So even if the prime minister will claim that Brexit is “done” on January 31, the uncertainty about a disruptive change to the EU-UK trading relationship is unlikely to vanish anytime soon. While some of the domestically-oriented firms might feel a little more confident, businesses with significant exposure to foreign markets will continue to hold back investment spending until there is more clarity on the depth and breadth of the eventual future trading relationships. This is worrying: investment spending on fixed assets such as plants, equipment and machinery is already 3% lower than two years ago.
Brexit will continue to leave its mark on activity. The latest GDP data show that the UK economy is already flat-lining, growing at its slowest annual pace in seven years (see figure 3). Whilst the economy has avoided falling into a technical recession (i.e. two consecutive quarters of negative growth), it is indeed a discussion on technicalities as the level of GDP in October was actually lower than it was in February. As a consequence, the employment outlook has also started to soften, with growth in jobs slowing down and vacancies falling. The PMI’s, which have long indicated this trend (figure 4), continue to point to very soft conditions.
As Brexit uncertainties will continue to cast shadows on the UK economic outlook, we do not see activity firming into 2020. And whilst previous fiscal measures –introduced in September as part of Spending Round 2019– should provide some stimulus to demand, the Conservative manifesto lacks any fresh and significant policy measures. Unless Prime Minister Johnson reveals a much more ambitious budget in February, we therefore continue to expect quarterly growth rates of around 0.2%-0.3%, which would lead to an annual growth rate of 0.8% in 2020. This baseline forecast is still based on the premise that the transition period will commence in February 2020, eventually extended until the end of 2022, and that the EU and the UK will reach a free trade agreement that commences in 2023. But it should be clear that the risks to this forecast are tilted to the downside, mainly due to the continued risk of either a hard “WTO” Brexit or a relatively abrupt transition towards a basic trade relationship at the end of December 2020.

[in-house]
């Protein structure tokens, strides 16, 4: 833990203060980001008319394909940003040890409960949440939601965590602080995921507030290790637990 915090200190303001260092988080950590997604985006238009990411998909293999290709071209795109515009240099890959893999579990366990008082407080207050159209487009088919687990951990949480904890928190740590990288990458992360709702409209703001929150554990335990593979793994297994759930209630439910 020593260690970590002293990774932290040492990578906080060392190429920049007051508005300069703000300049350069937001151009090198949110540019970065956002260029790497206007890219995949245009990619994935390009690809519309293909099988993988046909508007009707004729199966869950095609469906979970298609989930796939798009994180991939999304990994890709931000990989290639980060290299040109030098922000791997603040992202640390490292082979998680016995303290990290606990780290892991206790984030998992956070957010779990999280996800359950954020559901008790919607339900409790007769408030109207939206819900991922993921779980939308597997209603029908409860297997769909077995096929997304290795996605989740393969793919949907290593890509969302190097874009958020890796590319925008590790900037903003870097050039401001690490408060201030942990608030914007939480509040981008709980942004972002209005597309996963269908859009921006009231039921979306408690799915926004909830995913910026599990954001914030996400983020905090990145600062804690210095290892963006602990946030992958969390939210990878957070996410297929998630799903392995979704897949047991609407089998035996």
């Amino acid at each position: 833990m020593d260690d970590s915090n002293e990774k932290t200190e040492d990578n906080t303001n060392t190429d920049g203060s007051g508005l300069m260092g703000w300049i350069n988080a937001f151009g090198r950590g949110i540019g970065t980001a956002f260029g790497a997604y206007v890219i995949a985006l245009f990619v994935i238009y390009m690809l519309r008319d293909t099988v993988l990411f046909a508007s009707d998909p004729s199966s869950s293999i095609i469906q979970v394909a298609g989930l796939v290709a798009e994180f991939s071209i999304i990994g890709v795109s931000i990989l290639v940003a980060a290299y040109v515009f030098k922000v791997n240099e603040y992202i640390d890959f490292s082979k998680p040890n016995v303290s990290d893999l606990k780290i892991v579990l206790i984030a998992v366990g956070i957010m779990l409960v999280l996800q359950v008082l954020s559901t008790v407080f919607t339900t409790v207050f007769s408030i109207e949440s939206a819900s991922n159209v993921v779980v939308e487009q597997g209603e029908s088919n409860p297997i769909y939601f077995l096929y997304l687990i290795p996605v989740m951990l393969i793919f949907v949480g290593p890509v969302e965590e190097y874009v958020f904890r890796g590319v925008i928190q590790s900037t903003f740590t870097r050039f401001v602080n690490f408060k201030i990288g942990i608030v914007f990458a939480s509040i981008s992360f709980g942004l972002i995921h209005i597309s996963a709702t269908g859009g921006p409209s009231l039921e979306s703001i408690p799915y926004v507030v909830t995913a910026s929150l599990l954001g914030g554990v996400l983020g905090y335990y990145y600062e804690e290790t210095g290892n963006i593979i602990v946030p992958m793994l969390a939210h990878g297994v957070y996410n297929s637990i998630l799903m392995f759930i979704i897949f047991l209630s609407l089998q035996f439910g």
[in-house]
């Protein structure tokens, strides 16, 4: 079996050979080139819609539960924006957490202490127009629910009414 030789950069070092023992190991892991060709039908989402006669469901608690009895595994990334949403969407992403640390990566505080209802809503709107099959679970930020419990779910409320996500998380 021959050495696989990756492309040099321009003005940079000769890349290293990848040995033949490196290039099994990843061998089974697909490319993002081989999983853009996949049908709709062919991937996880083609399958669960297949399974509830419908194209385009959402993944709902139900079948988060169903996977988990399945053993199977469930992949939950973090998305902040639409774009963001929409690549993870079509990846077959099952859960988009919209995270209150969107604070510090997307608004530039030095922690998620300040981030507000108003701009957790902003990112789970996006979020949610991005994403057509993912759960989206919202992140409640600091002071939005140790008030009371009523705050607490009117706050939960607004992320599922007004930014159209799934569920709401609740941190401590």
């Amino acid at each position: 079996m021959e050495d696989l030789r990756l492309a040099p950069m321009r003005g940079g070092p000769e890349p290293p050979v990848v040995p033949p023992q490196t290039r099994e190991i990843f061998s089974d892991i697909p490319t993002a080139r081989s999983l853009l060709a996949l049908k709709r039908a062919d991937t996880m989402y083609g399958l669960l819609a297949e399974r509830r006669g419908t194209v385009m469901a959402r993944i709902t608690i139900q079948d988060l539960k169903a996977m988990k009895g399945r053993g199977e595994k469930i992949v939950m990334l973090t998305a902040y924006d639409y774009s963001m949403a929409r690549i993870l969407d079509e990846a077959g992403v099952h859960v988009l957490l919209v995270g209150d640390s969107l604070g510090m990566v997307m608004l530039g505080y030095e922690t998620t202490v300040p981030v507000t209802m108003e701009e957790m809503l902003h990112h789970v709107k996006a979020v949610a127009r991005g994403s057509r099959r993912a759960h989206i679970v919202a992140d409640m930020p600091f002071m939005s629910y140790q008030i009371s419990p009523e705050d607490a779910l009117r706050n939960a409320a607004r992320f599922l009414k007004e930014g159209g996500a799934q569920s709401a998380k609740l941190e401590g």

Plenty of scope for volatility
Currencies tend to react favourably to expectations of a strong, liberal and market-friendly government. The extremely weak performance of “Corbynism” therefore goes a long way in explaining the positive overnight reaction in the value of sterling.
Moreover, the strong parliamentary majority for the Conservatives is vital, as prime minister Johnson should now be less exposed to the Brexiteers of the European Research Group, which have seen their influence rise relative to the moderate Tory MPs. This could give Johnson some more room for manoeuvre, allowing him to change tack and ask –if push comes to shove– for an extension of the transition period.
But this is far from certain, as Prime Minister Johnson has yet to show his true colours. What the market reaction does not seem to take fully into consideration, is that the trade negotiations still have to be tackled. Will the UK pivot towards the US, or do they want to keep close economic ties to the European Union? If these trade negotiations are unsuccessful the UK may still face a disorderly Brexit at the end of the transition period in just over a year’s time. The risk of a cliff-edge Brexit therefore remains. So after an initial period of relief, there will be plenty of scope for sterling volatility in 2020.